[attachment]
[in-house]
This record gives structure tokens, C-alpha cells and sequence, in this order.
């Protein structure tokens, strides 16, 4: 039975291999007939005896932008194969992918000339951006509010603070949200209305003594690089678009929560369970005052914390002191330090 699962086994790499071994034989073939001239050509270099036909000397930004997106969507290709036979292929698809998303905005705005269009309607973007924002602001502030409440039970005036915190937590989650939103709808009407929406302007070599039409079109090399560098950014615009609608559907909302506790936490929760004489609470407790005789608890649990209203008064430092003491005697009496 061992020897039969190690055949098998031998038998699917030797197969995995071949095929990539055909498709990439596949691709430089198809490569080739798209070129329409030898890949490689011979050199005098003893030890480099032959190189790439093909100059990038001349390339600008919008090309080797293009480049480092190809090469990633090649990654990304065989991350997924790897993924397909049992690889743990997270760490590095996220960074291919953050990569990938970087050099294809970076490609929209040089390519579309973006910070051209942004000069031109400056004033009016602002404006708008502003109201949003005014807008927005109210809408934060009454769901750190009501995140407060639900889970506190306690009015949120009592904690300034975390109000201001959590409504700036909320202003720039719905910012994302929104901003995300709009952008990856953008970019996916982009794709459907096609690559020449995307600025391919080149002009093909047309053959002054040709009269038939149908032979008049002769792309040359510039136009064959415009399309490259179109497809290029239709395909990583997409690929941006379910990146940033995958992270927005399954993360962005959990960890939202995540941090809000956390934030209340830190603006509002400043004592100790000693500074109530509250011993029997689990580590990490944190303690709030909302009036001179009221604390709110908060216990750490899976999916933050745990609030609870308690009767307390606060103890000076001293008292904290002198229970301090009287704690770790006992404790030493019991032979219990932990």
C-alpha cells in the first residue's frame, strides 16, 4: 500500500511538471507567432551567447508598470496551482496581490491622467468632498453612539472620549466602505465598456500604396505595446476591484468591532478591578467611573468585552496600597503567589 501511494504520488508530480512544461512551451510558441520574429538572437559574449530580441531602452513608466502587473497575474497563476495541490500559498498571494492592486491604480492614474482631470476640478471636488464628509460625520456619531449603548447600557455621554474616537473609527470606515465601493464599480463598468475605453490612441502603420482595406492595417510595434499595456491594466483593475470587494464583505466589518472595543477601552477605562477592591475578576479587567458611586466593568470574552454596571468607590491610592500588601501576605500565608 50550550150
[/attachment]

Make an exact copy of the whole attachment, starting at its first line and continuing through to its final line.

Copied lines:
[in-house]
This record gives structure tokens, C-alpha cells and sequence, in this order.
């Protein structure tokens, strides 16, 4: 039975291999007939005896932008194969992918000339951006509010603070949200209305003594690089678009929560369970005052914390002191330090 699962086994790499071994034989073939001239050509270099036909000397930004997106969507290709036979292929698809998303905005705005269009309607973007924002602001502030409440039970005036915190937590989650939103709808009407929406302007070599039409079109090399560098950014615009609608559907909302506790936490929760004489609470407790005789608890649990209203008064430092003491005697009496 061992020897039969190690055949098998031998038998699917030797197969995995071949095929990539055909498709990439596949691709430089198809490569080739798209070129329409030898890949490689011979050199005098003893030890480099032959190189790439093909100059990038001349390339600008919008090309080797293009480049480092190809090469990633090649990654990304065989991350997924790897993924397909049992690889743990997270760490590095996220960074291919953050990569990938970087050099294809970076490609929209040089390519579309973006910070051209942004000069031109400056004033009016602002404006708008502003109201949003005014807008927005109210809408934060009454769901750190009501995140407060639900889970506190306690009015949120009592904690300034975390109000201001959590409504700036909320202003720039719905910012994302929104901003995300709009952008990856953008970019996916982009794709459907096609690559020449995307600025391919080149002009093909047309053959002054040709009269038939149908032979008049002769792309040359510039136009064959415009399309490259179109497809290029239709395909990583997409690929941006379910990146940033995958992270927005399954993360962005959990960890939202995540941090809000956390934030209340830190603006509002400043004592100790000693500074109530509250011993029997689990580590990490944190303690709030909302009036001179009221604390709110908060216990750490899976999916933050745990609030609870308690009767307390606060103890000076001293008292904290002198229970301090009287704690770790006992404790030493019991032979219990932990």
C-alpha cells in the first residue's frame, strides 16, 4: 500500500511538471507567432551567447508598470496551482496581490491622467468632498453612539472620549466602505465598456500604396505595446476591484468591532478591578467611573468585552496600597503567589 501511494504520488508530480512544461512551451510558441520574429538572437559574449530580441531602452513608466502587473497575474497563476495541490500559498498571494492592486491604480492614474482631470476640478471636488464628509460625520456619531449603548447600557455621554474616537473609527470606515465601493464599480463598468475605453490612441502603420482595406492595417510595434499595456491594466483593475470587494464583505466589518472595543477601552477605562477592591475578576479587567458611586466593568470574552454596571468607590491610592500588601501576605500565608 50550550150